“What I went through at 15 because I kissed someone on TV who was HIV positive—to not be asked to the prom because people said I had HIV/ AIDS—the trolling I deal with now is nothing,” she says of the moment, which she credits for inspiring a lifelong commitment to speaking out.

“The biggest gift he gave me was the ability to recognize what having a platform meant, and to use that platform in a way that was meaningful and substantial,” she says of White, who died in 1990 at age 18. “Growing up in this industry was very odd, but that moment put everything in perspective—it gave my acting career more motivation than just to be rich or famous. It was a really special gift.”

If she encounters a little criticism along the way, “the fight is worth it,” she says, with the caveat: “If my in-person interactions were like the troll interactions on Twitter or Instagram, I would probably feel differently about it.

“I’ve been driving people to the polls for 20 years, all over the country, and I have never had anyone come over to me specifically to be a jerk. I’ve had people say, ‘I don’t believe in what you believe in, but I appreciate that you’re here,’” she continues. “I almost look at social media as being a parallel universe. Because in real life, when I’m face-to-face with people, they’ve always been respectful and gracious and welcoming, even if our political ideologies are different.”

That’s true even when the confrontations could have been hostile, she says. “I protested the NRA convention in Houston, and there were counter-protesters who had AR-15s strapped around their back. And they were confronting me,” she recalls. “It could’ve gotten really scary, but we were able to discuss things as humans and walked away with a different appreciation than we had before.”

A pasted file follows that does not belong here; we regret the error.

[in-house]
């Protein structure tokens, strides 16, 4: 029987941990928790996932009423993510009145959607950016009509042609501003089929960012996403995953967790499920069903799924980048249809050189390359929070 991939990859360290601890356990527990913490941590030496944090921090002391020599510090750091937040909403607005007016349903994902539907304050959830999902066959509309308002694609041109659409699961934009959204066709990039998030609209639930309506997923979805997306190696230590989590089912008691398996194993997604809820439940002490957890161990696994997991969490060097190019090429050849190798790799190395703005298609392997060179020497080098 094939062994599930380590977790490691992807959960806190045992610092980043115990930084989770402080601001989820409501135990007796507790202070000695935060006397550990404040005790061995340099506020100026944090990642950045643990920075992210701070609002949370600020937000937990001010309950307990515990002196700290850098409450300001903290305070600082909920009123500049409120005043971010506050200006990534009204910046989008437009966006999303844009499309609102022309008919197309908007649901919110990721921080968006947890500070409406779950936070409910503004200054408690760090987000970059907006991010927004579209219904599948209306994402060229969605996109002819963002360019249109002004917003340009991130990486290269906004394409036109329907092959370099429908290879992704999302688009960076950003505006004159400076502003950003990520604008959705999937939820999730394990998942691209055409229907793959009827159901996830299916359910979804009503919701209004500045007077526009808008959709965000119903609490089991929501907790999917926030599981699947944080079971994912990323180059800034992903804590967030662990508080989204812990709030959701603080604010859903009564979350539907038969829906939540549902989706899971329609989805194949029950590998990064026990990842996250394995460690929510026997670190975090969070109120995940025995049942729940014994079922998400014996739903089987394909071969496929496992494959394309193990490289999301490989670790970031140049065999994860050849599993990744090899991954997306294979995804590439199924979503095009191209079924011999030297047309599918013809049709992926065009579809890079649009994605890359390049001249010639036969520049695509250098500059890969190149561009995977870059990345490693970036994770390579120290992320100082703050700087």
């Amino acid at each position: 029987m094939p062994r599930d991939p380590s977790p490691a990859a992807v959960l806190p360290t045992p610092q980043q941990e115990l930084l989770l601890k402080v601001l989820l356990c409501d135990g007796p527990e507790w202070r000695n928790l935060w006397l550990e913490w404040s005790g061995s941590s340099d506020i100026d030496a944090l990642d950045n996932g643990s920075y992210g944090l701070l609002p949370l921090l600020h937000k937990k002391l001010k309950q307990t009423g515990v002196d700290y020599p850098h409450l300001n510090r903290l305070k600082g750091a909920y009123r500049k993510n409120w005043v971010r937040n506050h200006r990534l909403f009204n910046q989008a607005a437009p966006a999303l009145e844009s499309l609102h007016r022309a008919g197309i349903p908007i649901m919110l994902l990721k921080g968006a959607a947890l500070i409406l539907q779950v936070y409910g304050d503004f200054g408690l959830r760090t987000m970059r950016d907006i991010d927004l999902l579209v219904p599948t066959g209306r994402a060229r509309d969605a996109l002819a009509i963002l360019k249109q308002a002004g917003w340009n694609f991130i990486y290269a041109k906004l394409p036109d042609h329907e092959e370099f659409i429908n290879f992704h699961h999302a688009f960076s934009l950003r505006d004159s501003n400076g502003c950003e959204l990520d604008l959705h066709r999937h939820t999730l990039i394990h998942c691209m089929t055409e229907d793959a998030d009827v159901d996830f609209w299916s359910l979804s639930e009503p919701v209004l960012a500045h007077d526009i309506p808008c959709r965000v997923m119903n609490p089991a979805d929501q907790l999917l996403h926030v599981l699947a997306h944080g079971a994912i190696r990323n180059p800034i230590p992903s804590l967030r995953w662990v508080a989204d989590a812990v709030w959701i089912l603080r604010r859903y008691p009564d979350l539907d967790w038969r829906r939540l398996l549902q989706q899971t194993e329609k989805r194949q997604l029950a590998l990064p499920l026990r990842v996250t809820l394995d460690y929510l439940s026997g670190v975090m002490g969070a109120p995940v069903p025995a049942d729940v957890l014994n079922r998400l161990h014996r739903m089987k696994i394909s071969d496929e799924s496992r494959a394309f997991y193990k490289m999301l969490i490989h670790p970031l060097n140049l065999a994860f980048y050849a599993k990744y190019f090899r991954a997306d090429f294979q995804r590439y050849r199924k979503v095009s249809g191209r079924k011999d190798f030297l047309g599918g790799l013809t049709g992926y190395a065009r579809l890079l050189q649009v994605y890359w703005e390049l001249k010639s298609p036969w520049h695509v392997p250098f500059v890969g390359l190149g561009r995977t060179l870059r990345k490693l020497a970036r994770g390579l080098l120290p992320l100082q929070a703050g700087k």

Alyssa is frankly more concerned nowadays with literal pests: bees, to be exact. When we chatted, her son, Milo, 8, had been stung three times recently (no allergies, thankfully). She had a rare bit of downtime at home in Los Angeles with Milo, her husband and her daughter, Elizabella, 5, having just wrapped the second season of Insatiable, in which she plays Coralee Armstrong, a tough, savvy, social-climbing Southern housewife. Alyssa, who is probably best known in her adult life for her turn as a good witch on the WB show Charmed, was drawn to Insatiable because it let her embody a “character that I’d never played before.”

That time with her family is precious—and why she’s still planning to scale back at some point. “My industry is tricky right now for moms because nothing shoots in Los Angeles. We’re on the road a lot. The mom guilt is difficult,” she explains. “The ideal would be to work hard for the next 10 years and when they’re in high school, then I’m able to be present and snooping through their diaries.”

It’s also why she involves her children in her activism, as much as possible. “I’m honest with them about the work that I do politically and for social justice, not to indoctrinate them, but because, and this might sound morbid, God forbid anything happens to me in this struggle,” she says. (She’s never come close to harm, but she’s had death threats and a fair share of tense moments—those AR-15s come to mind.) “I want them to know that I was fighting for what’s important, right and just. I want it to be a part of their mom. ‘This is just what my mom does.’”

Recently, the kids helped her put together a care package for a 4-year-old who was released from detention. “They were so excited to do this for this little girl, and they took such pride in it,” she recalls. “I think kids are innately nurturing and want to help if there is a problem.”